Australians have become more keen to purchase a house, according to CBA's latest Household Spending Intentions report.
The sharp uptrend in homebuying, which started in the middle of the year, continued into October and is closer to the record highs witnessed during the first half of 2017, when Sydney and Melbourne markets were booming.
CBA chief economist Michael Blythe said this is consistent with the ongoing increase in dwelling prices and the bottoming out of residential construction activity.
“The ongoing improvement in the home buying intentions series indicates that the low point for residential building construction will probably be around mid-2020,” he said.
Spending intentions on retail, entertainment, travel and education also posted improvements over the month.
Blythe said the current spending intentions support the Reserve Bank of Australia's view that the economy has already reached a “gentle turning point”.
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“But the improvement is quite modest given the size of tax rebates and interest rate cuts delivered in recent months. By fuelling fears about the economic outlook, rate cuts are probably blunting some of the potential boost from tax rebates and rising house prices,” he said.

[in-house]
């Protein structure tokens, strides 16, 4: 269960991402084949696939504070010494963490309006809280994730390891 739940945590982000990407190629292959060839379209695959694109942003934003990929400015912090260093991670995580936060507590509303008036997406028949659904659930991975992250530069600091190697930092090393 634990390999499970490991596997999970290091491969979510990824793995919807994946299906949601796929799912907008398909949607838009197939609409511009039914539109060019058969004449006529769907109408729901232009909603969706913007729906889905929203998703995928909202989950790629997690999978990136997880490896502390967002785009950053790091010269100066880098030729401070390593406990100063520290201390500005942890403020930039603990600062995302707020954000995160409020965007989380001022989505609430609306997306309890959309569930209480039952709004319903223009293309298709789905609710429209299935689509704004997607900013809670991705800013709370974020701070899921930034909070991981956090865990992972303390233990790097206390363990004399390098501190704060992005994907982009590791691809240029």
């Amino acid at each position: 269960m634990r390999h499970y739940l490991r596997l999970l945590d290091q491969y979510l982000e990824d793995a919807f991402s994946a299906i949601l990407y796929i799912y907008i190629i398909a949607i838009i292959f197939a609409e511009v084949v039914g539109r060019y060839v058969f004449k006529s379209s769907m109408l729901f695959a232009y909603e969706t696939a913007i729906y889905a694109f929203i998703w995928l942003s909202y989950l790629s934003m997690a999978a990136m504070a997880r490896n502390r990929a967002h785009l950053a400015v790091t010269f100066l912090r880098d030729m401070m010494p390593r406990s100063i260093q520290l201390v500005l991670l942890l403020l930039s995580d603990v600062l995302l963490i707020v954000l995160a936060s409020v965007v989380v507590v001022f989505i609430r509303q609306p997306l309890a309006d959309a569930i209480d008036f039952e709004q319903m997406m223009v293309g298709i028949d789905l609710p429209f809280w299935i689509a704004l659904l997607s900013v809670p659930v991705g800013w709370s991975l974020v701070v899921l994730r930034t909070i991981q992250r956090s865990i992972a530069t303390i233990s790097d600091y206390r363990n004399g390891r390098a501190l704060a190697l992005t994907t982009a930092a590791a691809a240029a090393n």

Recent research by the ARC Centre of Excellence in Population Ageing Research (CEPAR) said there are changes in the priorities of Australians when it comes to buying a home.
The study found that younger Australians are less likely to commit to buying a home than they were in the past. Currently, the median age at which Australians buy their first home is 33, up from a five-decade average of 27.
Study author and CEPAR senior research fellow Rafal Chomik said delays in home purchases are broadly consistent with other social and demographic trends.
“Over the same period, the median age of getting a first job has increased by two years; finishing education has been delayed by five years; having a child has been delayed by seven years; and getting married is now taking place eight years later,” he said.